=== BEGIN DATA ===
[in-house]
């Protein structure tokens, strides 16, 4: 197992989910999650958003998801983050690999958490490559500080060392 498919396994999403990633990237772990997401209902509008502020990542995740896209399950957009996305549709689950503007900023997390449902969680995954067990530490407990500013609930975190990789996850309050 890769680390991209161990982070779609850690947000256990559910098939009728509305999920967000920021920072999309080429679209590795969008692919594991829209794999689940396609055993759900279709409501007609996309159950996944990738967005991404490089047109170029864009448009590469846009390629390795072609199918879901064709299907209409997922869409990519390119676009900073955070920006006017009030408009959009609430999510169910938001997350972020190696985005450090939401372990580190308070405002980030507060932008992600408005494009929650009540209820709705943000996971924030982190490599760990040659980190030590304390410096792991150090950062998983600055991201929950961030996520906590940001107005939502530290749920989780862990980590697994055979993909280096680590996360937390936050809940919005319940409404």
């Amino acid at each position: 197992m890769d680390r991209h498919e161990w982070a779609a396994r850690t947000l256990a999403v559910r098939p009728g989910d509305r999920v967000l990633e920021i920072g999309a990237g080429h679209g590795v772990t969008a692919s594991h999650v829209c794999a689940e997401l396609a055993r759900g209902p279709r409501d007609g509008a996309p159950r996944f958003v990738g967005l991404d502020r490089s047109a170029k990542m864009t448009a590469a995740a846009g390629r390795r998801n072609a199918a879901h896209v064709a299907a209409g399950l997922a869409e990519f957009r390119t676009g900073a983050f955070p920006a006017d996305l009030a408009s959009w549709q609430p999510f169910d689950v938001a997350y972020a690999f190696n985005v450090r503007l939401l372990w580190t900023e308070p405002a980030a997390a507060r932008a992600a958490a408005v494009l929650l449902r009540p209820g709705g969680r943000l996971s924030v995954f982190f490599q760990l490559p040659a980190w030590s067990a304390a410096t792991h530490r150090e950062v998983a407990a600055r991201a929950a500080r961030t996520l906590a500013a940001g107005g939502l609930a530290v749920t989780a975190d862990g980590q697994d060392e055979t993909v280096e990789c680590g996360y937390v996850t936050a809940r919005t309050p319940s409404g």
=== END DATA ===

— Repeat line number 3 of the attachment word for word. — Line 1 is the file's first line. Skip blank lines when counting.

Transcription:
């Amino acid at each position: 197992m890769d680390r991209h498919e161990w982070a779609a396994r850690t947000l256990a999403v559910r098939p009728g989910d509305r999920v967000l990633e920021i920072g999309a990237g080429h679209g590795v772990t969008a692919s594991h999650v829209c794999a689940e997401l396609a055993r759900g209902p279709r409501d007609g509008a996309p159950r996944f958003v990738g967005l991404d502020r490089s047109a170029k990542m864009t448009a590469a995740a846009g390629r390795r998801n072609a199918a879901h896209v064709a299907a209409g399950l997922a869409e990519f957009r390119t676009g900073a983050f955070p920006a006017d996305l009030a408009s959009w549709q609430p999510f169910d689950v938001a997350y972020a690999f190696n985005v450090r503007l939401l372990w580190t900023e308070p405002a980030a997390a507060r932008a992600a958490a408005v494009l929650l449902r009540p209820g709705g969680r943000l996971s924030v995954f982190f490599q760990l490559p040659a980190w030590s067990a304390a410096t792991h530490r150090e950062v998983a407990a600055r991201a929950a500080r961030t996520l906590a500013a940001g107005g939502l609930a530290v749920t989780a975190d862990g980590q697994d060392e055979t993909v280096e990789c680590g996360y937390v996850t936050a809940r919005t309050p319940s409404g």